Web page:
A law aimed at increasing voter turnout by moving local elections from the spring to the fall got its first real test in Tuesday’s election for Wichita mayor — and results were mixed at best.
In the 2015 mayoral primary, the last spring election, turnout was a fairly dismal 9.8 percent. This time around, it was only slightly better when a flurry of late-arriving mail ballots inched it up to an even 10 percent.
Sedgwick County Election Commissioner Tabitha Lehman said things had seemed to be going better and she was surprised when the turnout ended up being almost exactly the same as four years ago.
More than 3,300 people cast early ballots this year, compared with less than 1,300 last time around.
“So we kind of thought that might indicate that it was going to pick up,” Lehman said. “But then it just didn’t. I guess those were people that were going to vote anyway and they voted early.”
Sen. Dan Kerschen, R-Garden Plain, was one of two Senate Republican to vote against changing election days.
“The first run doesn’t look too good,” he said. “This was a good sample, a good election with a lot of good people in it. To not have the turnout, unfortunately, it’s the same old thing.”
“Pathetic,” is the word former state Rep. Mark Kahrs used to sum up the turnout.
He was chairman of the House Elections Committee and said the Legislature didn’t go far enough when it moved the city and school board elections in 2015.
The bill he introduced would have consolidated the municipal elections with the state and national elections held in even-numbered years.
“I couldn’t get leadership in the Senate to support that,” said Kahrs, who now serves as Republican national committeeman for Kansas. “As you often do, we had to compromise, so the best we could do was to move it to the fall, but it was on odd years.
“As this last election shows, just changing it on the time of the year doesn’t make a big difference if we don’t combine it with the other elections.”
He pointed out that the two winners to emerge from the primary and move on to the Nov. 5 general election — incumbent Mayor Jeff Longwell and state Rep. Brandon Whipple — each got the votes of about 3 percent of the eligible electorate.
Lehman said her office has gotten complaints about moving the elections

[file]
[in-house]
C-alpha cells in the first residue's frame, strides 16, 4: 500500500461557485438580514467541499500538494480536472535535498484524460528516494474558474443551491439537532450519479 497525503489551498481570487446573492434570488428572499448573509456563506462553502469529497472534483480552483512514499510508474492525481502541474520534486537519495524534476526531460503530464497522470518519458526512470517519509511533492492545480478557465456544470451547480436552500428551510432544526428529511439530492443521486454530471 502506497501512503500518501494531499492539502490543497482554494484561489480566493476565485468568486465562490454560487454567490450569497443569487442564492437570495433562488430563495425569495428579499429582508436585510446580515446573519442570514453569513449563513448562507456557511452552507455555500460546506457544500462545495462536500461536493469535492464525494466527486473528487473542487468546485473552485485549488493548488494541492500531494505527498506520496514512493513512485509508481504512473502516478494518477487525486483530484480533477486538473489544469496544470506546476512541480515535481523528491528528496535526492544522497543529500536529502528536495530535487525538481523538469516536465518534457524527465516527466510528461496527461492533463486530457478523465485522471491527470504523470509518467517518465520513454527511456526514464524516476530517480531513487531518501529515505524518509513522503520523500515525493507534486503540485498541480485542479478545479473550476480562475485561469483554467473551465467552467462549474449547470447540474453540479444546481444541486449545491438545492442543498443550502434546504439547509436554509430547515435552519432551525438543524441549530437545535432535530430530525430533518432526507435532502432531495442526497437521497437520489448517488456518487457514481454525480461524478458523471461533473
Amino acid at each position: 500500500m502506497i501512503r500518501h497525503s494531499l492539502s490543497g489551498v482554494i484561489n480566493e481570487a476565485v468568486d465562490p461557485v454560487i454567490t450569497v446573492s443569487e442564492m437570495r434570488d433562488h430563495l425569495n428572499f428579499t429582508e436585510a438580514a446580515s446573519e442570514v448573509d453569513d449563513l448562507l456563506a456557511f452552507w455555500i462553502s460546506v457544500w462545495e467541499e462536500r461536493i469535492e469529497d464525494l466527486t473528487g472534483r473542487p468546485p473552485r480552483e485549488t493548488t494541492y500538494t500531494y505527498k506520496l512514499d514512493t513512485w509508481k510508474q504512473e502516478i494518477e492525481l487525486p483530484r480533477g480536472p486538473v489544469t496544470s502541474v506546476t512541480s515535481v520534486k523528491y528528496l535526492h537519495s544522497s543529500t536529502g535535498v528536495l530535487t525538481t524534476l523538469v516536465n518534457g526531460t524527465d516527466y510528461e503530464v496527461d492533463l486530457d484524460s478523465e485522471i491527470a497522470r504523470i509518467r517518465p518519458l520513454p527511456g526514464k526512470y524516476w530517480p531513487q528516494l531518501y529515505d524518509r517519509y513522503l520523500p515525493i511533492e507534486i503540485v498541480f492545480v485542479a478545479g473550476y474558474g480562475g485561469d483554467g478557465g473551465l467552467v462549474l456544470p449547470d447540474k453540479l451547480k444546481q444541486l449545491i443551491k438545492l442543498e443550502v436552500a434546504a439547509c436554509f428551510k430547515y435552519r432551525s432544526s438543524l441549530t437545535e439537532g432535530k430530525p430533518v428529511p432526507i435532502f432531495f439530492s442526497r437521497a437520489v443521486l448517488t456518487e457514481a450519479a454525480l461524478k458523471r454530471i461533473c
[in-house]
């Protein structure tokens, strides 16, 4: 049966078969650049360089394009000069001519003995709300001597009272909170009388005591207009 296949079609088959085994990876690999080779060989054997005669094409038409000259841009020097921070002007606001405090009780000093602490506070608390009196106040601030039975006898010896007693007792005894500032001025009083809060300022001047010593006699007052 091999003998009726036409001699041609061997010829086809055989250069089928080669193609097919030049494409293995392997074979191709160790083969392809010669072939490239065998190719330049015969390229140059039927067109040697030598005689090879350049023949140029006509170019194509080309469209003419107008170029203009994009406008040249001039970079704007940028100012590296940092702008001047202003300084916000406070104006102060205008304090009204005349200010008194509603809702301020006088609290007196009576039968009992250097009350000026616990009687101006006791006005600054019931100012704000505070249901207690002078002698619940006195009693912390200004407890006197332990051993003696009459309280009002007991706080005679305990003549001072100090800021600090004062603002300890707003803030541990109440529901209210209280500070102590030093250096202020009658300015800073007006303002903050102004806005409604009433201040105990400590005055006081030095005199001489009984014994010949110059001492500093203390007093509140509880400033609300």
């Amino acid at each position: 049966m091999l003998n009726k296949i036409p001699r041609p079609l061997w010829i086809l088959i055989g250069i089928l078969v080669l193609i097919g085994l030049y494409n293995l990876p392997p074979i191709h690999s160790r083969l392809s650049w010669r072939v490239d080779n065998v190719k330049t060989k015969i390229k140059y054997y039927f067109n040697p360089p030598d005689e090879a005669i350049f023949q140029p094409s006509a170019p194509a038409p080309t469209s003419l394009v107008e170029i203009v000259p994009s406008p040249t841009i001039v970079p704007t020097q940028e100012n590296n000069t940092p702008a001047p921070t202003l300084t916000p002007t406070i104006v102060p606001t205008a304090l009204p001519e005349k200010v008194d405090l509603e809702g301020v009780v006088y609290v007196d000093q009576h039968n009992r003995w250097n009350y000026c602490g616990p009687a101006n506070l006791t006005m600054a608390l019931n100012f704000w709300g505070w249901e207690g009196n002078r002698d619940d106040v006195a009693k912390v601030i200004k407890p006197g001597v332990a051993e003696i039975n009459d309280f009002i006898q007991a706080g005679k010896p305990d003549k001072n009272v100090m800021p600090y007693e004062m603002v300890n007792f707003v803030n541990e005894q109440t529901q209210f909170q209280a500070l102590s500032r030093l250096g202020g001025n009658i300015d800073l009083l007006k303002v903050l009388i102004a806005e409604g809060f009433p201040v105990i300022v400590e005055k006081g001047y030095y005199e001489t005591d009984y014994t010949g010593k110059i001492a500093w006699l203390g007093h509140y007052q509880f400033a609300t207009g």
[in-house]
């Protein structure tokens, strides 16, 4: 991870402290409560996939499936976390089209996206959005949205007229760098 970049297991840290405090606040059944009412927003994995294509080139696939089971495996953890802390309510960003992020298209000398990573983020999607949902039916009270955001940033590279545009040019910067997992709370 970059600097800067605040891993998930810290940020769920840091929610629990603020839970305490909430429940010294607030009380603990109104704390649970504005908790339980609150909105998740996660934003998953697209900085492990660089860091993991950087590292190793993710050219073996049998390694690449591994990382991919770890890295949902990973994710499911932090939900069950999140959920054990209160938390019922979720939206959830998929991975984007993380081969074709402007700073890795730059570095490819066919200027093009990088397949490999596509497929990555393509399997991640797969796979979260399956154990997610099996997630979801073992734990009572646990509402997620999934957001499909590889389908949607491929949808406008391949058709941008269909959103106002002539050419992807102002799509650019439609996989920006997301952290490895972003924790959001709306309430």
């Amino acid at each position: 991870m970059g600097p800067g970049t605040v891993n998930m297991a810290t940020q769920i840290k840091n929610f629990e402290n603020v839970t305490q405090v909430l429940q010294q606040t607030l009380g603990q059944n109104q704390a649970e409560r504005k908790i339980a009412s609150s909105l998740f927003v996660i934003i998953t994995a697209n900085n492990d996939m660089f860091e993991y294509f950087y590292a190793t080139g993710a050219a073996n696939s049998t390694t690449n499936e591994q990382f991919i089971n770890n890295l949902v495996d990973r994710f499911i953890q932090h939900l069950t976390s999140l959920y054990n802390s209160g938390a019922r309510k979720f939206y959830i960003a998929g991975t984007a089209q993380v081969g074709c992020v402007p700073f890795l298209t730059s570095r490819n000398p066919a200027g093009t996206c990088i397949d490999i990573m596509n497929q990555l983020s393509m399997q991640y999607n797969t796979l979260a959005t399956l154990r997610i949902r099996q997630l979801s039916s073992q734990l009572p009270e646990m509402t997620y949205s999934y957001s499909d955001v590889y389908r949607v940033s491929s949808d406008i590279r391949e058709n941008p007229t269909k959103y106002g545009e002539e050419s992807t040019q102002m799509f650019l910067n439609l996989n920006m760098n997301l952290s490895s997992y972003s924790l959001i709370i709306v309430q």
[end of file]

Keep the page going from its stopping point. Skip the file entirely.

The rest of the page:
“I keep having people say, ‘Oh, you changed the law,’ and I’m like, ‘I had nothing to do with this law being changed,’” she said. “This was not me, this was the Legislature.”
When the Legislature made the change, it also lengthened the election period, which Lehman said was a good move.
State and federal laws require her office to send out military and overseas mail ballots 45 days before an election. And there weren’t enough days on the calendar to do that with the old spring schedule, she said.
“Now we’re fine,” she said. “We’ve got plenty of time between elections to do all of that.”
But she’s opposed to putting all the elections on one ballot because she fears it would be more difficult for voters.
“Next year we’ll have between 44 and 47 offices on the ballot,” she said. “If you added all of these offices onto that ballot it would be even longer and it would take people longer to cast their ballot, so we had some concerns about that.”
Wichita was one of a host of cities and school districts in Kansas that opposed moving nonpartisan local elections to even-numbered years.
“We felt that we should have separation between local elections and state elections,” Longwell said.
He said that it’s too early to judge the new election calendar after only one real citywide race — and what’s on the ballot matters more than when the election’s held.
This year, only two races in Sedgwick County drew at least four candidates, the minimum to trigger a primary — the race for mayor and a race for an at-large seat on the Wichita school board.
Still, he said: “You had nine mayoral candidates out there, many of them spending tens of thousands of dollars.”
Whipple said while the turnout numbers didn’t change much, he perceived a shift in who voted.
“A lot of what we did was social media driven,” he said. “We had people who would tag us and take a picture with their voting sticker and that would ripple through to their network.
“So I’m interested to see once the numbers all come in, did younger people, people more likely to be on social media, did they come out in a higher percentage than past elections?”
Rep. Steve Huebert, R-Valley Center and another alumnus of the 2015 House Elections Committee, said his support for moving elections goes all the way back to his first frustrating race for school board in 1993.
That experience, he said taught him about the apathy and confusion that went with spring elections, when people aren’t thinking about voting.
“I had friends say ‘Hey, Steve, good luck on that school board thing you’re trying to win,’” he said. “I said ‘Yea, the election was last week. I was counting on your vote. I lost by seven votes.’”
Like Kahrs, he supports combining all elections on a single ballot
John Whitmer, a former Republican representative who served on the Elections Committee, said he thinks the Legislature did the right thing moving the elections, even if it didn’t jump start turnout like they thought it would.
“This campaign cycle was longer, you had multiple forums, you had a lot more time for the voters to get to know the candidates, so in that respect, this was a better campaign season,” he said. “If you think back to when they were in the spring, you had Christmas and bad weather and there was no time really for people to even get to know the candidates.
“At least here, the people who did vote got a chance to know everybody, so in that regard I would still say it was a success to move them.”